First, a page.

Collier Schorr
In the Collage II (Marie)

In the Collage II (Marie) (2013), Shorr seems to have an ostensibly clear subject, a female subject identified in the work’s title as “Marie,” a slim but athletic woman with brown hair pictured reclining atop a brilliantly white sheet draped against a marbled tan-and-white backdrop. Although photographed topless, Marie is depicted in slightly contorted poses that emphasize the curves of her figure while also obstructing the viewer’s gaze. Printed on high gloss paper, Marie’s portrait has the polished veneer of magazine spread, and the two portraits on display offer different vantages of the same subject. But Schorr subverts expectations: instead of framing the images flat, Schorr loosely rolls the two prints, displaying them in a clear vitrine mounted on top of a white rectangular pedestal. The display raises questions about modes of spectatorship that objectify female bodies. At the same time, Schorr activates a physicality through these portraits that belies the conventional flatness of photography. By encouraging her audience to examine her vitrine from all sides, Schorr engagers her viewer in a more complex and multi-faced mode of viewership and, by extension, allows her portraits to be seen with a kind of dimensionality closer to real life.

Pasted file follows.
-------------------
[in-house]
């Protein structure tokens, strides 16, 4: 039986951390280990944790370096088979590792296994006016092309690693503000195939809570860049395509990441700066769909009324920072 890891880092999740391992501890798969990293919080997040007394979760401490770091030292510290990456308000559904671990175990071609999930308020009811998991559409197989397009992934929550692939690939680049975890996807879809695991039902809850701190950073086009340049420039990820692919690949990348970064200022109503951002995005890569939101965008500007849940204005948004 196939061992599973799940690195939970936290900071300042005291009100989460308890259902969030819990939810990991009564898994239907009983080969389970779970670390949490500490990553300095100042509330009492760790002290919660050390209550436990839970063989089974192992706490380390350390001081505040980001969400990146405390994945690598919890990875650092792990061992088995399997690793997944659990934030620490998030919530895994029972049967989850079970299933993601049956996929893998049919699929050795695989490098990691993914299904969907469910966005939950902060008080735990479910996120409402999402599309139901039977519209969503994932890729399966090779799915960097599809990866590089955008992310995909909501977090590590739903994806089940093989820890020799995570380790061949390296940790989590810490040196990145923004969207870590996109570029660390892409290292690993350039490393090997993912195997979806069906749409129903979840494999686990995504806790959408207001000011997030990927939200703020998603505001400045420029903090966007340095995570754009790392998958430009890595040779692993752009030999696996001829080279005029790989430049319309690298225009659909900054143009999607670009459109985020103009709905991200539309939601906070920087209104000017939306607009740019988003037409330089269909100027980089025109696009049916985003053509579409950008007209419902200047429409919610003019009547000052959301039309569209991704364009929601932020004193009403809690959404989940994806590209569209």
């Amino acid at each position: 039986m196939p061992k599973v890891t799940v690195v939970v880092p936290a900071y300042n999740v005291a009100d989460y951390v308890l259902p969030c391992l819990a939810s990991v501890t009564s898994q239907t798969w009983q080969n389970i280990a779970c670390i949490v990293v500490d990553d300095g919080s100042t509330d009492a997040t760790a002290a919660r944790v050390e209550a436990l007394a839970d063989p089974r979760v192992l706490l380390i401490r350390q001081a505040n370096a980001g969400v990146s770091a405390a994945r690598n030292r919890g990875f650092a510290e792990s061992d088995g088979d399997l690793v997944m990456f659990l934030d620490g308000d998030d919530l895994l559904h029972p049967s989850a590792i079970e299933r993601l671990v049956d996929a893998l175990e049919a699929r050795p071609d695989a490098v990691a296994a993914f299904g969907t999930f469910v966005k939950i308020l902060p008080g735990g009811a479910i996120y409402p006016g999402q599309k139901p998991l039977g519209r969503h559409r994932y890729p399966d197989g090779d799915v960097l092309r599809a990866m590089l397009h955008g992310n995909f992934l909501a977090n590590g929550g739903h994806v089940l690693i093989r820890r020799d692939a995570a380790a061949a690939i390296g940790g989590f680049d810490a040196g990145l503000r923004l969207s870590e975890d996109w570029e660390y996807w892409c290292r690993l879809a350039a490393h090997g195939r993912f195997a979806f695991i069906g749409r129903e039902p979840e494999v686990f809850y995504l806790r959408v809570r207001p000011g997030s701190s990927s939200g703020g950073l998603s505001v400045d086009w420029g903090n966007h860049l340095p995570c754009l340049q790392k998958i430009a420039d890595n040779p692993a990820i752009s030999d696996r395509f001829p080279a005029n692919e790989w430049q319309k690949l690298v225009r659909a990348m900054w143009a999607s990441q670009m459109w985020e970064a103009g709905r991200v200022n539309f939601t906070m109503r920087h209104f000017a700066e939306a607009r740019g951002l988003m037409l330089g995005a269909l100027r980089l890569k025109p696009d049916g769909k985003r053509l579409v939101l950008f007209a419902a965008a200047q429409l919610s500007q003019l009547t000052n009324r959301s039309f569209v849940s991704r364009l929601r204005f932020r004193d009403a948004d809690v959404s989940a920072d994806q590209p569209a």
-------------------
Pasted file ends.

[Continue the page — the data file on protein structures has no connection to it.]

Collier Schorr photographs communities of people, from high school wresters in her native New York to teenagers in the German countryside clad in American military uniforms. Her work displays an almost anthropological curiosity, and in documenting her subjects, she tries to find the idiosyncratic details through which people organize into “tribal” relationships with one another. Her images, by extension, blend photographic realism with elements of fiction and fantasy as a means of representing the various ways these tribes identify themselves. Schoor’s work also investigates gender and the ways in which subjects use visual cues and embodied signs to both inhabit and subvert assumed gender expectations.